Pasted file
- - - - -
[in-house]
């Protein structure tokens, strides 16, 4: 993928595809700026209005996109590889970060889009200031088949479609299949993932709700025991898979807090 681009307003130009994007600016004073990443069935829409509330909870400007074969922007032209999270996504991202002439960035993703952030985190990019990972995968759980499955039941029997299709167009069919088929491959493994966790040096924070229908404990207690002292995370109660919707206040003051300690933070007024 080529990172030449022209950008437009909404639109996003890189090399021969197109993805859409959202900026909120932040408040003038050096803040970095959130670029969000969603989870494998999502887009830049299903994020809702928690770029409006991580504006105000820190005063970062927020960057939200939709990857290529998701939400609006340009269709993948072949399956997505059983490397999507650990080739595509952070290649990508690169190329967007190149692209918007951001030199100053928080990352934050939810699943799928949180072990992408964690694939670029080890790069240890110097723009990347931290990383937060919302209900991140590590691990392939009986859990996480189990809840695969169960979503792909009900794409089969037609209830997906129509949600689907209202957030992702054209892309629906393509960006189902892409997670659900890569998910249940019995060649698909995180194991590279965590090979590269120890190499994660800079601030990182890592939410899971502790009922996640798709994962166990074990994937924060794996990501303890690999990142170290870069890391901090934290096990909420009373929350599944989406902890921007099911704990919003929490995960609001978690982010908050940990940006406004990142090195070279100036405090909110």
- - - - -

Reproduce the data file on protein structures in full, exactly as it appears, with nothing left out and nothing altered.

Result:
[in-house]
């Protein structure tokens, strides 16, 4: 993928595809700026209005996109590889970060889009200031088949479609299949993932709700025991898979807090 681009307003130009994007600016004073990443069935829409509330909870400007074969922007032209999270996504991202002439960035993703952030985190990019990972995968759980499955039941029997299709167009069919088929491959493994966790040096924070229908404990207690002292995370109660919707206040003051300690933070007024 080529990172030449022209950008437009909404639109996003890189090399021969197109993805859409959202900026909120932040408040003038050096803040970095959130670029969000969603989870494998999502887009830049299903994020809702928690770029409006991580504006105000820190005063970062927020960057939200939709990857290529998701939400609006340009269709993948072949399956997505059983490397999507650990080739595509952070290649990508690169190329967007190149692209918007951001030199100053928080990352934050939810699943799928949180072990992408964690694939670029080890790069240890110097723009990347931290990383937060919302209900991140590590691990392939009986859990996480189990809840695969169960979503792909009900794409089969037609209830997906129509949600689907209202957030992702054209892309629906393509960006189902892409997670659900890569998910249940019995060649698909995180194991590279965590090979590269120890190499994660800079601030990182890592939410899971502790009922996640798709994962166990074990994937924060794996990501303890690999990142170290870069890391901090934290096990909420009373929350599944989406902890921007099911704990919003929490995960609001978690982010908050940990940006406004990142090195070279100036405090909110």